Summary: John Lee, Antonio Da Roza

Originally: Alexis Lau, Andrew Lo, Joe Gray, Zibing Yuan, Christine Loh (published by Civic Exchange) Img001

Date: 8/8/10

Originally: March 2007

No matter what method of measurement is used, air quality in Hong Kong and the Pearl River Delta has deteriorated over the past 20 years, resulting in an increase in the number of hazy days in Hong Kong. This leads to questions about where the air pollution is coming from and what can be done about it.

Two traditional approaches – based on total emissions in terms of tonnage and receptor source apportionment in terms of mass concentration, are first summarized, before a new approach, giving a time-based perspective, is introduced.

Data from 2006 shows that regional sources are the primary influence on Hong Kong’s air only 36% of the time. By contrast, local sources are the crucial factor 53% of the time – meaning that much more can be done locally to improve air quality and therefore public health.

Scientific approaches to emissions measurement (total emission method and source apportionment method)

A total emission method is useful on a regional scale to depict volumes in terms of tonnage emitted from different sources. Based on 1997 data, analysis results showed that the Pearl River Delta Economic Zone contributed 88% of volatile organic compounds, 95% of respirable suspended particles (PM10), 80% of nitrogen oxides (NOx) and 87% of sulphur dioxide (SO2) to the entire region in the base year of 1997. It is difficult, however, to give a quantitative estimate on the region’s contribution to pollution levels in the HKSAR, though one may interpret from these large proportions that regional impact may be greater than local contributions of the four pollutants in the HKSAR.

The source apportionment method relies on data that shows the chemical composition of particulates measured at monitoring stations. Based on a study of data collected from 1998 to 2002, it was concluded that in respect of mass concentration, the PRDEZ accounted for approximately 60% of the pollution level in annual average terms, but this proportion rises to 70% in the wintertime.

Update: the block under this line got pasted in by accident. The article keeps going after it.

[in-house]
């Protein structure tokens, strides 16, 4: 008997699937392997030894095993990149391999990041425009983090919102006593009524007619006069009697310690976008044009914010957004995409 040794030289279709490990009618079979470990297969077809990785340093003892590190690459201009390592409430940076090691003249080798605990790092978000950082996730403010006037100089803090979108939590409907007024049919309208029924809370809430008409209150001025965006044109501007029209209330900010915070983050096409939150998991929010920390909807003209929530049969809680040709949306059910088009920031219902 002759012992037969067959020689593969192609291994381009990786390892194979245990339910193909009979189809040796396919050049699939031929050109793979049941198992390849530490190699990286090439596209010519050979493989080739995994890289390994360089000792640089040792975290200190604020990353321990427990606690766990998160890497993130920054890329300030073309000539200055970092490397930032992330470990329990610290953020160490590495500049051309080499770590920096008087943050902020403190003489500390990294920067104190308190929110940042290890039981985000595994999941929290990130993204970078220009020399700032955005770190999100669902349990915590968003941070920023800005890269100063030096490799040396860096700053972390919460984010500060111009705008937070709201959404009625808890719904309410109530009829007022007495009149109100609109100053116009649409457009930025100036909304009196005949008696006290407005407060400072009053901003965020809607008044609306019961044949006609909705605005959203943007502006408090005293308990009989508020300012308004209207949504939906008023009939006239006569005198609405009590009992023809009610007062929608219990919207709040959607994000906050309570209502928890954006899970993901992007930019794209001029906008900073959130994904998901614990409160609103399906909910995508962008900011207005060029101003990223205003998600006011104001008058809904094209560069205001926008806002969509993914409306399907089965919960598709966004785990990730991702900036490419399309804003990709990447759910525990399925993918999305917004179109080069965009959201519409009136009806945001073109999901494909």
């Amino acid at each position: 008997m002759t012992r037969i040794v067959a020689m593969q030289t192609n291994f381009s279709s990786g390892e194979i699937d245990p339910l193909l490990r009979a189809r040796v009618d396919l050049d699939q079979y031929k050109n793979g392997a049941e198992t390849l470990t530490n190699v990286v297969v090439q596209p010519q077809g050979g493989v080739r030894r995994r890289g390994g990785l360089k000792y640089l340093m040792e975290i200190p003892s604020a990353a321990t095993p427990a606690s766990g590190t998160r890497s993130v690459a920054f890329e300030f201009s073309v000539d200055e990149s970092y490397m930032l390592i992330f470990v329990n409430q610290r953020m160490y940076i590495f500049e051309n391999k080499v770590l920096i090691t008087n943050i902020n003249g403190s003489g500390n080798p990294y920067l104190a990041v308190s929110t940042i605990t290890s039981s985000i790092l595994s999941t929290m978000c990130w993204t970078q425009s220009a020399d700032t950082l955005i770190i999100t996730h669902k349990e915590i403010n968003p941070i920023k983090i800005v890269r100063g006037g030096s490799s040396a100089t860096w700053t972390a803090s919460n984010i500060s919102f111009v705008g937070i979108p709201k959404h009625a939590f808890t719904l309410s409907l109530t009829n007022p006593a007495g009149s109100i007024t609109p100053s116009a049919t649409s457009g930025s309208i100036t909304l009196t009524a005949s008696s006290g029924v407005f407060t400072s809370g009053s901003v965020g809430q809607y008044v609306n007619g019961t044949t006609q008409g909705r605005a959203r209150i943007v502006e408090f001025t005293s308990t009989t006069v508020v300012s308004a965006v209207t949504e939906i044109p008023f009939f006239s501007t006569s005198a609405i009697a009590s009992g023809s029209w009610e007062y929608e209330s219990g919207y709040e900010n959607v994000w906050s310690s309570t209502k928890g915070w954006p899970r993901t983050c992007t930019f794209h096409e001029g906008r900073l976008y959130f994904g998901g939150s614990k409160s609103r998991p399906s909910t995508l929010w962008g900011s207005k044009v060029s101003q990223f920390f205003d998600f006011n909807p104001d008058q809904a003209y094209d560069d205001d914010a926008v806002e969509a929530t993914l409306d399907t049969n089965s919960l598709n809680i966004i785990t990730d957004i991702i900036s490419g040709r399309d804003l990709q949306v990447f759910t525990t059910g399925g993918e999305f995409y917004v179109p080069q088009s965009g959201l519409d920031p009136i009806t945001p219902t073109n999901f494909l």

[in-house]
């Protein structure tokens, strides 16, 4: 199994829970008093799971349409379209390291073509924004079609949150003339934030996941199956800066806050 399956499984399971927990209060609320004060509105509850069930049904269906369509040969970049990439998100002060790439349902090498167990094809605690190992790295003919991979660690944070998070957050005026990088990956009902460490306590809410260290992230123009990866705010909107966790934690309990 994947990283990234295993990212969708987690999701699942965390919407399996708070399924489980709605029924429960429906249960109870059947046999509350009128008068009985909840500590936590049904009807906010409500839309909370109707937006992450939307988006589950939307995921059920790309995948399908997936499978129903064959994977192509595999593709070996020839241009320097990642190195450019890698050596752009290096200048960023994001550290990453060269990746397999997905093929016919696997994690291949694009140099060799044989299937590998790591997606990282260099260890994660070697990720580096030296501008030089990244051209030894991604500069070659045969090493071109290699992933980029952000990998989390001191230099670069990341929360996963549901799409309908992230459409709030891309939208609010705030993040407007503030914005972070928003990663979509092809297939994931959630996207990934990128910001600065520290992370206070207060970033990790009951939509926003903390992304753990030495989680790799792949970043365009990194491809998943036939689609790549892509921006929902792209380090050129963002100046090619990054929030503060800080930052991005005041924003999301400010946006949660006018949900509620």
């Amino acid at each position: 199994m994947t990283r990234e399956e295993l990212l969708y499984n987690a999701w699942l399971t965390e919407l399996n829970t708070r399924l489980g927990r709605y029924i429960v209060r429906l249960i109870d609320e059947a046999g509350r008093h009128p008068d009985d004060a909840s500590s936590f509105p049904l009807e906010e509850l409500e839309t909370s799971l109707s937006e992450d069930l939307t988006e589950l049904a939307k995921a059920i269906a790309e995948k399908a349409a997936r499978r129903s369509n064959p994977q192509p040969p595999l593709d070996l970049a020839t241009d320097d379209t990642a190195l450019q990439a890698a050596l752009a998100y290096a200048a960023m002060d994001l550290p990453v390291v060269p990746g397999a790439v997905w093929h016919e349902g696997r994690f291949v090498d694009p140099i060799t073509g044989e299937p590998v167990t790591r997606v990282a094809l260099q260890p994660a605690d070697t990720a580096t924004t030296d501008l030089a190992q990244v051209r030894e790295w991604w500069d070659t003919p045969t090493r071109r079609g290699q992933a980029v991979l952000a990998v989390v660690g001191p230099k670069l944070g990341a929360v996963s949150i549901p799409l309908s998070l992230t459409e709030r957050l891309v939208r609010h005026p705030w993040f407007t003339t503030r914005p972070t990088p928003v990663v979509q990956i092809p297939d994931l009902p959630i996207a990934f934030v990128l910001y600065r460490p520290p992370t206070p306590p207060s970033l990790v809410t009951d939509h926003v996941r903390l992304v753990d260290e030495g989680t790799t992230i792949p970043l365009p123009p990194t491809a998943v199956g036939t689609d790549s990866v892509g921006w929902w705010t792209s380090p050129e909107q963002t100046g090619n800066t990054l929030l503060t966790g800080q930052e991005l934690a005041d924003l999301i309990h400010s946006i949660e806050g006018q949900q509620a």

Time-based apportionment method (number of days)

Earlier studies have shown the average concentrations for most pollutants in Hong Kong are higher in winter. The time-based apportionment method identified for each day in 2006 the likely source or region that influenced the HKSAR’s air quality. One drawback of this method is that some of Hong Kong’s local pollution sources such as the power stations may have their emissions transported into the greater Pearl River Delta area, mixed in the regional land-sea breeze and circulated with regional pollutants into Hong Kong’s air shed, which would then be counted as a day where regional sources were identified as the influence on air quality.

This method shows that not only do regional sources affect Hong Kong’s air pollution in winter, but local sources play the biggest role in summer. Regional sources are the primary influence on Hong Kong’s air quality on 132 days of the year, whilst local sources are the crucial factor on 192 days of the year. The conclusion that can be drawn is that Hong Kong can control the source of its air pollution problem more often than not. However, it is also clear that air quality is worse when influenced by the Pearl River Delta, and thus Hong Kong and its neighbors must continue to work together to reduce overall regional pollution.

General policy recommendations

At the highest level of government, there must urgently be well-coordinated, concurrent action. These actions should target the major emission sources, including power generation, land transportation, marine transportation and logistics sectors.

Essential policy tools include the adoption and enforcement of World Health Organisation Air Quality Guidelines and the devising of a comprehensive energy policy. A cross-cutting energy policy should include achievement of energy efficiency by recalibrating the Schemes of Control to reward efficiency, lowering emissions from power generation by changing fuel mix (by using a higher proportion of natural gas) and considering what energy security risks there are for Hong Kong and how they may be dealt with in the medium and longer-term future.

Traffic management policies should include the phasing out of vehicles with environmentally unfriendly engines, making biodiesel available, lowering first registration charges for low-emission vehicles and charging higher annual licence fees for high emissions vehicles. It will also be important to expand the rail infrastructure and coordinate rail and bus feeder services more efficiently. Management of traffic density and flow to reduce the street canyon effect will also be crucial.

Marine emission controls should include voluntary schemes for reduction, the reduction of land-based emissions at port, use of cleaner gasoil, retrofitting engines of local seacraft, and higher levels of collaboration with Shenzhen and Guangdong in respect of ‘green port’ policies.


Views put forward in this article are disputed in another article.

  1. Cross-border pollution

See Also

  1. Total emissions calculation
  2. Source-based calculation
  3. Time-based analysis


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